Alternative Water Sources for Smart Cities

In 2022, around 57% of the global population lives in urban areas and it is predicted to continue growing to 70% in 2050. The growth of population in cities inevitably comes with growing consumption of resources, including water. This raises a concern called water stress which occurs when the water demand is higher than the amount available or accessible. In addition to growing population, water evaporation is accelerated by global warming, resulting in drier soils. According to the World Resources Institute, 44 countries around the world are predicted to have high to extremely high water-stress levels by 2040.

water stress level in the world by 2040

Cities need to find solutions to overcome the increasingly real water stress issue, ensuring that the water systems can fulfill not only current water demand, but also maintain sustainability over the long haul. It is important that the water infrastructure is sufficient to support the growing population. For instance, in 2018, Cape Town’s dam water storage growth could not catch up with the population growth, leading to a water shortage.

There are a number of solutions that could improve water situations. The first step is to build the foundation for future development by leveraging IoT technologies to gather data on existing water infrastructures. Sensors would gather detailed information on how the facilities operate and interact with other infrastructures to minimise losses and ensure the efficient management of the facilities and enable more accurate forecasting of water consumption. End users can also benefit from the data by allowing them to monitor water usage and leaks. The next step is to upgrade the distribution network and other facilities and reduce the reliance on groundwater. Groundwater levels have been rapidly declining, primarily as a result of improperly controlled extraction and excessive use.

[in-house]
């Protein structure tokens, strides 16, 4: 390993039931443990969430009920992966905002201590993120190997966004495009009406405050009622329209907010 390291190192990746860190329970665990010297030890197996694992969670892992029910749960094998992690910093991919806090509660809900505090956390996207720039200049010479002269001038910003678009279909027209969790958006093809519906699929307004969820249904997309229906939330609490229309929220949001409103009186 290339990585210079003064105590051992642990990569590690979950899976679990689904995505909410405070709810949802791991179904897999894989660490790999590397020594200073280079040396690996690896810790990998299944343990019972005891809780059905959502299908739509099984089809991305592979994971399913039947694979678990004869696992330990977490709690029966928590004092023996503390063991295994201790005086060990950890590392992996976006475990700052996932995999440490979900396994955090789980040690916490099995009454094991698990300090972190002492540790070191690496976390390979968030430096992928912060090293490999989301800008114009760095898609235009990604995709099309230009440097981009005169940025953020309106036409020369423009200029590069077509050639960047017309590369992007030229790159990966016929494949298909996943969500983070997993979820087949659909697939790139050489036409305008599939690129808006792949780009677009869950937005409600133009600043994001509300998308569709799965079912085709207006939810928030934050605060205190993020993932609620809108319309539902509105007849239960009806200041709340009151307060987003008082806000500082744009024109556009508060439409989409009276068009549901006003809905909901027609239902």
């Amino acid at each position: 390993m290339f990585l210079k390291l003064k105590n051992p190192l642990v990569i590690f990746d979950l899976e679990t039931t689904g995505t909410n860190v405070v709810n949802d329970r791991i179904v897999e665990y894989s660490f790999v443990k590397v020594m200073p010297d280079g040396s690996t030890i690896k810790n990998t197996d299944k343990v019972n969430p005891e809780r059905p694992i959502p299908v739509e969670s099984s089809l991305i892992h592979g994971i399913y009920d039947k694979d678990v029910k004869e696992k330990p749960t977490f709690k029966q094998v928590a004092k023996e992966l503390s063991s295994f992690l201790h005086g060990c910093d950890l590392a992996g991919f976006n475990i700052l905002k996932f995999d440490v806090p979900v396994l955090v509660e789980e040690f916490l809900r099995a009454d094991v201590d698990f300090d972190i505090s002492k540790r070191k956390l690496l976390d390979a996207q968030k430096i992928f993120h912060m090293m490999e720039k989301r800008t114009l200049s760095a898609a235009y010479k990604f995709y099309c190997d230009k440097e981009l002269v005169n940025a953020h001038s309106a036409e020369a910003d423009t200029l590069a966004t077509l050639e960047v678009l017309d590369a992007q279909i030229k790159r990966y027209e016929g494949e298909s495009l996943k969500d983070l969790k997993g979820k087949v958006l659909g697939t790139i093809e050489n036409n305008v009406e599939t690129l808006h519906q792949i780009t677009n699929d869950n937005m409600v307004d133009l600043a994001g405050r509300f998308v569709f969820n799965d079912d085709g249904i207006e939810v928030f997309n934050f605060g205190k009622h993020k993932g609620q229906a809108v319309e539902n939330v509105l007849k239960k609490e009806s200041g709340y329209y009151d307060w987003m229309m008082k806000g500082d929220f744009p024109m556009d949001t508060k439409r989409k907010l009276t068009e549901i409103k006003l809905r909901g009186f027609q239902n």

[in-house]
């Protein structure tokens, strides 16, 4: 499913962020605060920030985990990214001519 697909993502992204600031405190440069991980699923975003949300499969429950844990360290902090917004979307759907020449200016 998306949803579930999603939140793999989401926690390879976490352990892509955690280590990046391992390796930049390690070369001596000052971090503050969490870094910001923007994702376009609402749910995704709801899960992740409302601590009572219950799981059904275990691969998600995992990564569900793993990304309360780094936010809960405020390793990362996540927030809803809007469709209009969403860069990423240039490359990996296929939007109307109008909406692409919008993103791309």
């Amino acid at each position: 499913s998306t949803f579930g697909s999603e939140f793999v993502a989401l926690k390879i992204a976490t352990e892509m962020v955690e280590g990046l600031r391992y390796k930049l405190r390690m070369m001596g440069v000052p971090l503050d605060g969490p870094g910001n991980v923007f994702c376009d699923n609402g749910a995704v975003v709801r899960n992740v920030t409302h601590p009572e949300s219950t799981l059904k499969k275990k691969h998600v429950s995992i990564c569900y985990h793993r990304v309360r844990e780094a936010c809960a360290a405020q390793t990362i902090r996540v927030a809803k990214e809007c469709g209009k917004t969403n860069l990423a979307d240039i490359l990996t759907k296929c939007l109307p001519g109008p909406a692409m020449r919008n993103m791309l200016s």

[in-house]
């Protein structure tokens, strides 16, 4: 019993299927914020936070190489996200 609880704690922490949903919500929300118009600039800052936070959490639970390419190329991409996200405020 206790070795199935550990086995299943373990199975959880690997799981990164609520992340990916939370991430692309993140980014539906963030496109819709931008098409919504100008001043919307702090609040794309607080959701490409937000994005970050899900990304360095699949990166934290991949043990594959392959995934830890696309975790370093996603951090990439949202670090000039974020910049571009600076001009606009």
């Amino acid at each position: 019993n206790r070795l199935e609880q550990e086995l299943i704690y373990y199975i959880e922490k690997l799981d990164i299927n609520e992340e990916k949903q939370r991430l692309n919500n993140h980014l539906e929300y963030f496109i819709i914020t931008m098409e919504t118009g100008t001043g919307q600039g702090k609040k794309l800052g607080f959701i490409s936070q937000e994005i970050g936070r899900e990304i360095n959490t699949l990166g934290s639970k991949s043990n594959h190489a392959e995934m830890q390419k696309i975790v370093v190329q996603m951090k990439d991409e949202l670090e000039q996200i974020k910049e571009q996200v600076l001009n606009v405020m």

The following are the alternative approaches to groundwater extraction:

  1. Desalination process to split salts and other contaminants from seawater and then it turns it into freshwater. However, the process is currently still very energy intensive.
  2. Rainwater/stormwater harvesting directly collects and stores raindrops to be used for washing or flushing.
  3. Wastewater from households can be treated and reused within the home or for industrial applications.

At NovAzure, we leverage innovation solutions from our ecosystem of startups, corporates, and investors to address environmental issues and accelerate the transition to net-zero. If you would like to understand how technology innovation is helping to improve water management systems, please reach out to Jean-Jacques Jouanna (, Managing Director and Andrew Aldridge (, Partner.


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